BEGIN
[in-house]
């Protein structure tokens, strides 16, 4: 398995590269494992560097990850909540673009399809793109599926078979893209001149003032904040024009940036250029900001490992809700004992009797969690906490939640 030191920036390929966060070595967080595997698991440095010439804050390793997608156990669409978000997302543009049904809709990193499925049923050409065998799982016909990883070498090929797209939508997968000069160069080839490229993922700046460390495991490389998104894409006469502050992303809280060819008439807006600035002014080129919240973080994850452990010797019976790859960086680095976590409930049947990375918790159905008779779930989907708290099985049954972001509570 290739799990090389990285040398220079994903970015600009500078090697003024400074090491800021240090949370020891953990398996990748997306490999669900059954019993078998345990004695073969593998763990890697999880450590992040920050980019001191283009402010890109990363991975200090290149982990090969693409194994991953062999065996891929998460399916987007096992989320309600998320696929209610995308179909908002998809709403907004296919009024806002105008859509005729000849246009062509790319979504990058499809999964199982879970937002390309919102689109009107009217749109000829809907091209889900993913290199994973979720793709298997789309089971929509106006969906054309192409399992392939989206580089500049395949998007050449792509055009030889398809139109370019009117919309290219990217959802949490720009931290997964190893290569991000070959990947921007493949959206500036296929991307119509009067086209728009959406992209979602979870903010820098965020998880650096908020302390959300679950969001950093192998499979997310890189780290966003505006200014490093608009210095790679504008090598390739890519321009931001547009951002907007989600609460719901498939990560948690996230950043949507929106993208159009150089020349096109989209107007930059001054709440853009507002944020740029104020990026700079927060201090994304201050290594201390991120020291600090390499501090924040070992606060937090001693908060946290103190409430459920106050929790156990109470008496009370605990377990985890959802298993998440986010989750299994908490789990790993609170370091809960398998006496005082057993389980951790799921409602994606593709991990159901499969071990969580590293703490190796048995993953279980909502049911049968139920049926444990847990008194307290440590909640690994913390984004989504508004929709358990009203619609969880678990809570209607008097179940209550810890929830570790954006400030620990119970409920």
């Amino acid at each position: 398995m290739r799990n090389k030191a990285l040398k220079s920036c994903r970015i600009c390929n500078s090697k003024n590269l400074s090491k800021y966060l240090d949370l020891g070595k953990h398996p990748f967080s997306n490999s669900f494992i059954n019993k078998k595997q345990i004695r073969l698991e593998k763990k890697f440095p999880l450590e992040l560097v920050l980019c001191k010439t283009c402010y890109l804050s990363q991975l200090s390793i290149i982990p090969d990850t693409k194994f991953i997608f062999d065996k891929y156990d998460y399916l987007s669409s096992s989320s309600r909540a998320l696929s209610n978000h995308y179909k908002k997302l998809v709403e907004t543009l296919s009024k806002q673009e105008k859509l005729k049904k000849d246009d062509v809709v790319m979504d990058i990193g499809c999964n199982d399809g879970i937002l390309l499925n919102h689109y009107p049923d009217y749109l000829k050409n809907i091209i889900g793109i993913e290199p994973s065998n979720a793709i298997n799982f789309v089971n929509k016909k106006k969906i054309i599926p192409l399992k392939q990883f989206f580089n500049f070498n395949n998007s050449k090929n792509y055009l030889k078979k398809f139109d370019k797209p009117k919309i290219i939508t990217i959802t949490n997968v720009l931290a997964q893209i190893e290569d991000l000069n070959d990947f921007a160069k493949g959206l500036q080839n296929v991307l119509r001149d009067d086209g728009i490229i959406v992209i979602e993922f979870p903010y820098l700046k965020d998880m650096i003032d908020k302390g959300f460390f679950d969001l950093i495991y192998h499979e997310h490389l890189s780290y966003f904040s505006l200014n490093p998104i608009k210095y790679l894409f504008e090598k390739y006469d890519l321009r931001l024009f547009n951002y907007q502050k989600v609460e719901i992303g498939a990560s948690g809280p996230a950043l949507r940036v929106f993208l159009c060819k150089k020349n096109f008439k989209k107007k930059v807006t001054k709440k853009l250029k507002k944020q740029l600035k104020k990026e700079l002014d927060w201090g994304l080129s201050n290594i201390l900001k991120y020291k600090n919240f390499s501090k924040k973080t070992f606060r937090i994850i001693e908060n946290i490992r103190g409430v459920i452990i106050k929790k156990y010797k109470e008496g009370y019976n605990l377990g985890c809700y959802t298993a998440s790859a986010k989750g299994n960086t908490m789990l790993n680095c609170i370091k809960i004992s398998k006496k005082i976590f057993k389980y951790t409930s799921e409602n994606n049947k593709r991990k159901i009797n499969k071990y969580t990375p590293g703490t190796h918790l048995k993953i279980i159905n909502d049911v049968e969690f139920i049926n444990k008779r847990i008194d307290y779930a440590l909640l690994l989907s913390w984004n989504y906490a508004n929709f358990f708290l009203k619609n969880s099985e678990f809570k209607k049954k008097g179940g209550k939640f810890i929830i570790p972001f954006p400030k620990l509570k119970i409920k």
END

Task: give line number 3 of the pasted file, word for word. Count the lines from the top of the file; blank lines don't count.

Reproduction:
């Amino acid at each position: 398995m290739r799990n090389k030191a990285l040398k220079s920036c994903r970015i600009c390929n500078s090697k003024n590269l400074s090491k800021y966060l240090d949370l020891g070595k953990h398996p990748f967080s997306n490999s669900f494992i059954n019993k078998k595997q345990i004695r073969l698991e593998k763990k890697f440095p999880l450590e992040l560097v920050l980019c001191k010439t283009c402010y890109l804050s990363q991975l200090s390793i290149i982990p090969d990850t693409k194994f991953i997608f062999d065996k891929y156990d998460y399916l987007s669409s096992s989320s309600r909540a998320l696929s209610n978000h995308y179909k908002k997302l998809v709403e907004t543009l296919s009024k806002q673009e105008k859509l005729k049904k000849d246009d062509v809709v790319m979504d990058i990193g499809c999964n199982d399809g879970i937002l390309l499925n919102h689109y009107p049923d009217y749109l000829k050409n809907i091209i889900g793109i993913e290199p994973s065998n979720a793709i298997n799982f789309v089971n929509k016909k106006k969906i054309i599926p192409l399992k392939q990883f989206f580089n500049f070498n395949n998007s050449k090929n792509y055009l030889k078979k398809f139109d370019k797209p009117k919309i290219i939508t990217i959802t949490n997968v720009l931290a997964q893209i190893e290569d991000l000069n070959d990947f921007a160069k493949g959206l500036q080839n296929v991307l119509r001149d009067d086209g728009i490229i959406v992209i979602e993922f979870p903010y820098l700046k965020d998880m650096i003032d908020k302390g959300f460390f679950d969001l950093i495991y192998h499979e997310h490389l890189s780290y966003f904040s505006l200014n490093p998104i608009k210095y790679l894409f504008e090598k390739y006469d890519l321009r931001l024009f547009n951002y907007q502050k989600v609460e719901i992303g498939a990560s948690g809280p996230a950043l949507r940036v929106f993208l159009c060819k150089k020349n096109f008439k989209k107007k930059v807006t001054k709440k853009l250029k507002k944020q740029l600035k104020k990026e700079l002014d927060w201090g994304l080129s201050n290594i201390l900001k991120y020291k600090n919240f390499s501090k924040k973080t070992f606060r937090i994850i001693e908060n946290i490992r103190g409430v459920i452990i106050k929790k156990y010797k109470e008496g009370y019976n605990l377990g985890c809700y959802t298993a998440s790859a986010k989750g299994n960086t908490m789990l790993n680095c609170i370091k809960i004992s398998k006496k005082i976590f057993k389980y951790t409930s799921e409602n994606n049947k593709r991990k159901i009797n499969k071990y969580t990375p590293g703490t190796h918790l048995k993953i279980i159905n909502d049911v049968e969690f139920i049926n444990k008779r847990i008194d307290y779930a440590l909640l690994l989907s913390w984004n989504y906490a508004n929709f358990f708290l009203k619609n969880s099985e678990f809570k209607k049954k008097g179940g209550k939640f810890i929830i570790p972001f954006p400030k620990l509570k119970i409920k």